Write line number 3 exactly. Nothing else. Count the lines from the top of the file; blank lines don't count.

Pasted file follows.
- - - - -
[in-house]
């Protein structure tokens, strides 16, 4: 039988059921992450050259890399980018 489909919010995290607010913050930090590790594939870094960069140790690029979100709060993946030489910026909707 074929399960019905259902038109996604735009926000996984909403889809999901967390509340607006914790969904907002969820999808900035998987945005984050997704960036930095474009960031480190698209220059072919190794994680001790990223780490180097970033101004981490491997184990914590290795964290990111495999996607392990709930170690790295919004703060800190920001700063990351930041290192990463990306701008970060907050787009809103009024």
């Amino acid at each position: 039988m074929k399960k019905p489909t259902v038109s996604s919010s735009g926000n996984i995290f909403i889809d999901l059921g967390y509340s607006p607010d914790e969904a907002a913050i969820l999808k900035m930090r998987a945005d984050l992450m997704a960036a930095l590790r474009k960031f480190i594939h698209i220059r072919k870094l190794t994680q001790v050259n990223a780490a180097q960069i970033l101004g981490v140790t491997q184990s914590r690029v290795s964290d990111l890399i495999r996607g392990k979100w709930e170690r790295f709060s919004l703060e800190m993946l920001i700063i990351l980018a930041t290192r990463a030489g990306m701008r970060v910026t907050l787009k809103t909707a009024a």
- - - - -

């Amino acid at each position: 039988m074929k399960k019905p489909t259902v038109s996604s919010s735009g926000n996984i995290f909403i889809d999901l059921g967390y509340s607006p607010d914790e969904a907002a913050i969820l999808k900035m930090r998987a945005d984050l992450m997704a960036a930095l590790r474009k960031f480190i594939h698209i220059r072919k870094l190794t994680q001790v050259n990223a780490a180097q960069i970033l101004g981490v140790t491997q184990s914590r690029v290795s964290d990111l890399i495999r996607g392990k979100w709930e170690r790295f709060s919004l703060e800190m993946l920001i700063i990351l980018a930041t290192r990463a030489g990306m701008r970060v910026t907050l787009k809103t909707a009024a």